Beware of putting too much faith in green role models
Humans have a natural need for role models. It’s an aspect of our behavior from the day we are born, when we look towards our parents and siblings for guidance on the road of life. As we grow older, we start to broaden our search – our role models may include celebrities or powerful organizations.
Perhaps you can remember the first time you discovered a role model who wasn’t what he or she seemed, or maybe even turned out to be thoroughly corrupt? It can be a gut wrenching experience and derail our own efforts in whatever we looked up to them for.
The environmental movement and the individuals within it are by no means immune to the imperfections and corruption found throughout all aspects of society.
It was recently pointed out to me that I’m a role model in the green sphere. I really don’t want to be that guy. I can’t be that guy. I’m not that guy. I resist interviews, book deals, conferences and speaking invitations for that reason. I simply cannot and do not wish be a role model. To go down the “celebrity” path would be my total undoing; I’m just not cut out for it.
But even in my current capacity tapping away here at a keyboard, I am a long, long, long way from living as green a life as I could be. There’s lots of other folks far further down the track than I am. I often learn from them and then pass on the message and tools – as do so many other writers in this niche.
I often mention my weaknesses in my articles to show I am a rather ordinary person, not an environmental guru who has achieved green nirvana and to demonstrate that going green isn’t an all or nothing event. It’s a journey and often a long one with many stops and detours along the way due to the complexity of our lives and previous conditioning we have undergone.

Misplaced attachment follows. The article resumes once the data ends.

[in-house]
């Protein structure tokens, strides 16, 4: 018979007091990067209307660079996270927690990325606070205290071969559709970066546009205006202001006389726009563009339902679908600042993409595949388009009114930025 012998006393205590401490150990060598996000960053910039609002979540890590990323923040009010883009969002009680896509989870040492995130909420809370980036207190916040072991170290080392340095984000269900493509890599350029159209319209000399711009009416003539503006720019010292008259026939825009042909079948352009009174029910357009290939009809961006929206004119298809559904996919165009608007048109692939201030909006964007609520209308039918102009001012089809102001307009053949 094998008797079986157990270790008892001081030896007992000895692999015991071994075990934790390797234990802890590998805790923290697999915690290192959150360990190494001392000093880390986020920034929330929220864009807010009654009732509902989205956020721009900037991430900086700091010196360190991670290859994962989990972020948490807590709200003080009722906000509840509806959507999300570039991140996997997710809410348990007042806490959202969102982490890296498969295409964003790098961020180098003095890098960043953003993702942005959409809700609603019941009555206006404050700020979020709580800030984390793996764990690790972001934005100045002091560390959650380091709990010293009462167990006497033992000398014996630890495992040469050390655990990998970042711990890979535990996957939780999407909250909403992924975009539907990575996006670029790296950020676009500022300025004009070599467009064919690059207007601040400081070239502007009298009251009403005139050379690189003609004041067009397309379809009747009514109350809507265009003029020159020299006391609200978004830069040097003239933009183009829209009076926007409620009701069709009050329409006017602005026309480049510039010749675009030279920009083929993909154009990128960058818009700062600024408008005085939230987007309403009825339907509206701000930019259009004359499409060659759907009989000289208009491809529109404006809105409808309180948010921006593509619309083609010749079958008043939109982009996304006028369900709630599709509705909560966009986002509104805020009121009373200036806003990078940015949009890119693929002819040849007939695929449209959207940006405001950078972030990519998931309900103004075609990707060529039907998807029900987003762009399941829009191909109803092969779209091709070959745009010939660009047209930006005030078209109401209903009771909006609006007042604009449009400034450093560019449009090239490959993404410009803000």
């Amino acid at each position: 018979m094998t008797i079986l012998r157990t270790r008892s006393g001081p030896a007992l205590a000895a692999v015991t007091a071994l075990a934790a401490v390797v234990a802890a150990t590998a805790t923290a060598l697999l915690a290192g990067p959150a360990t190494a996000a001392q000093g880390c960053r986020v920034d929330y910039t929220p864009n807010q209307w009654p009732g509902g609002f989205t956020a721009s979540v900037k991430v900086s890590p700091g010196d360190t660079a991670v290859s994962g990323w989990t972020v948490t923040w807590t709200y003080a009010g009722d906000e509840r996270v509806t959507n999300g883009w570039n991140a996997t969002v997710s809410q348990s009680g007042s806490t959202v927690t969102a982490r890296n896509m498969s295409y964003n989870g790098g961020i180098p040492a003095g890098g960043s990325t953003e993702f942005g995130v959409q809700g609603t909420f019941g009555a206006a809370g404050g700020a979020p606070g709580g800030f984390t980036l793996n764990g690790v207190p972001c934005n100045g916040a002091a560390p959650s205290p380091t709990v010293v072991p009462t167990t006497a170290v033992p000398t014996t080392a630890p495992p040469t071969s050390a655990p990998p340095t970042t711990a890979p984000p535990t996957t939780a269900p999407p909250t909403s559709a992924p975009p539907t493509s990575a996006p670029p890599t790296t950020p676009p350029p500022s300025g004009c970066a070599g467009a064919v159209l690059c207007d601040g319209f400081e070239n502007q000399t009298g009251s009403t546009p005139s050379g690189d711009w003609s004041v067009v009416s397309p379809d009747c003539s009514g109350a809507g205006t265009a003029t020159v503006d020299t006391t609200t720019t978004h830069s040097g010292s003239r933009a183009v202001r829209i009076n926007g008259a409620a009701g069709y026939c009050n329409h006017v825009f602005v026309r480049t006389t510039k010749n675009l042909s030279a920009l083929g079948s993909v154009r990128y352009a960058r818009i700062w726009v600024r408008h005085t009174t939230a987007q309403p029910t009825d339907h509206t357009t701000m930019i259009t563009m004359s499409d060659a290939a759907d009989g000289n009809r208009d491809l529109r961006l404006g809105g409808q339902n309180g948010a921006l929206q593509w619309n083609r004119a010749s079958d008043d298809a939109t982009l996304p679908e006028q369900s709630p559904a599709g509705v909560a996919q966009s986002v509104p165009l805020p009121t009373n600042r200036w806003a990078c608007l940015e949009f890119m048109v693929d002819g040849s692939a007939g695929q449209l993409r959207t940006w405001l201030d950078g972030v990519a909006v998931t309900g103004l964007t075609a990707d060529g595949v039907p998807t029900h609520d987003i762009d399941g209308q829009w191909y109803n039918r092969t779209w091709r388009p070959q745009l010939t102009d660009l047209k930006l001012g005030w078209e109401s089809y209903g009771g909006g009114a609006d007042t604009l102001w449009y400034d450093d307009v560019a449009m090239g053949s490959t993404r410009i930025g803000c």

My efforts on Green Living Tips aren’t totally altruistic either as the site does generate some income for me, without which I couldn’t put as much time into it as I do. Green living is a topic I’m truly passionate about and I’m effectively writing my own “How To Go Green” manual as much for myself as for others – it’s a manual I’ll likely be writing for many years to come.
With the people I look towards, I bear in mind that they are human too and I don’t take all they say as gospel, nor use what they appear to be as a benchmark for my own progress. I measure my own progress by comparing where I am now to where I was this time last year in terms of knowledge and application.
While I have no role models, I have hundreds of teachers, some of them GLT readers. I take the value each person has to offer and ignore what I don’t think is right or valuable. For example, for a person to advocate and be really knowledgeable about solar power, yet they drive a Hummer; it doesn’t make them evil or necessarily hypocritical. They may have a reason for the Hummer or they are just at a particular point of their green living journey. The Hummer may be next thing to go on their own checklist, so to totally disregard what they have to say about solar power based on their driving habits is throwing the baby out with the bath water.
When it comes to environmental organizations, the same sort of deal applies. The imperfections can be amplified as these groups may be run by hundreds of people – all with their own chinks, defects, bumps and scratches. At times there are also more nefarious elements within their ranks.
Green groups usually start out as a small band of very idealistic individuals, one hundred percent dedicated to their cause and seemingly impervious to corruption. That becomes the benchmark we hold them to.
But as they grow; some unsavory folks will tend to infiltrate who are more interested in aspects of power and prestige. Perhaps “moles” from organizations representing what the group opposes may gain positions within the group and destroy from within – yes, it does happen as there’s billions of dollars at stake. One such person, strategically placed, can bring down an entire organization made up of thousands of people doing their best to stay true to the cause.